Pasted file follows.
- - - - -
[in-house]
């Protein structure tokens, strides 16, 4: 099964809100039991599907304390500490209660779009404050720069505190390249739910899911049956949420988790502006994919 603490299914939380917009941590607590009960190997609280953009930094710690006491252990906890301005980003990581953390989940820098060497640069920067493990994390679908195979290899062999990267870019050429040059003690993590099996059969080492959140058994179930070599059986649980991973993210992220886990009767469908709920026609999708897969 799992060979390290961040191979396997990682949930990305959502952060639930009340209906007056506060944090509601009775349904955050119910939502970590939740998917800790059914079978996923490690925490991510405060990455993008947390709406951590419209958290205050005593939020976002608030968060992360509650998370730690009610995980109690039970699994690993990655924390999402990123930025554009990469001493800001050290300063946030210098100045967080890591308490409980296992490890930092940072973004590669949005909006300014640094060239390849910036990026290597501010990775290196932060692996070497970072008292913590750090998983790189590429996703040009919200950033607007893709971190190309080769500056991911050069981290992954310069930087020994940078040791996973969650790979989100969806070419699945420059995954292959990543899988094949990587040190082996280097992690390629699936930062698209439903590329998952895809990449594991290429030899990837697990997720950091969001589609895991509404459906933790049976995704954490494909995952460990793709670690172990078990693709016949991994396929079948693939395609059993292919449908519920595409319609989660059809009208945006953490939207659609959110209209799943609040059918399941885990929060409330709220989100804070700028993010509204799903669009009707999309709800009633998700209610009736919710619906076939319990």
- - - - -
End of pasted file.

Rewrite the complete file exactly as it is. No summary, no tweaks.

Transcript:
[in-house]
């Protein structure tokens, strides 16, 4: 099964809100039991599907304390500490209660779009404050720069505190390249739910899911049956949420988790502006994919 603490299914939380917009941590607590009960190997609280953009930094710690006491252990906890301005980003990581953390989940820098060497640069920067493990994390679908195979290899062999990267870019050429040059003690993590099996059969080492959140058994179930070599059986649980991973993210992220886990009767469908709920026609999708897969 799992060979390290961040191979396997990682949930990305959502952060639930009340209906007056506060944090509601009775349904955050119910939502970590939740998917800790059914079978996923490690925490991510405060990455993008947390709406951590419209958290205050005593939020976002608030968060992360509650998370730690009610995980109690039970699994690993990655924390999402990123930025554009990469001493800001050290300063946030210098100045967080890591308490409980296992490890930092940072973004590669949005909006300014640094060239390849910036990026290597501010990775290196932060692996070497970072008292913590750090998983790189590429996703040009919200950033607007893709971190190309080769500056991911050069981290992954310069930087020994940078040791996973969650790979989100969806070419699945420059995954292959990543899988094949990587040190082996280097992690390629699936930062698209439903590329998952895809990449594991290429030899990837697990997720950091969001589609895991509404459906933790049976995704954490494909995952460990793709670690172990078990693709016949991994396929079948693939395609059993292919449908519920595409319609989660059809009208945006953490939207659609959110209209799943609040059918399941885990929060409330709220989100804070700028993010509204799903669009009707999309709800009633998700209610009736919710619906076939319990």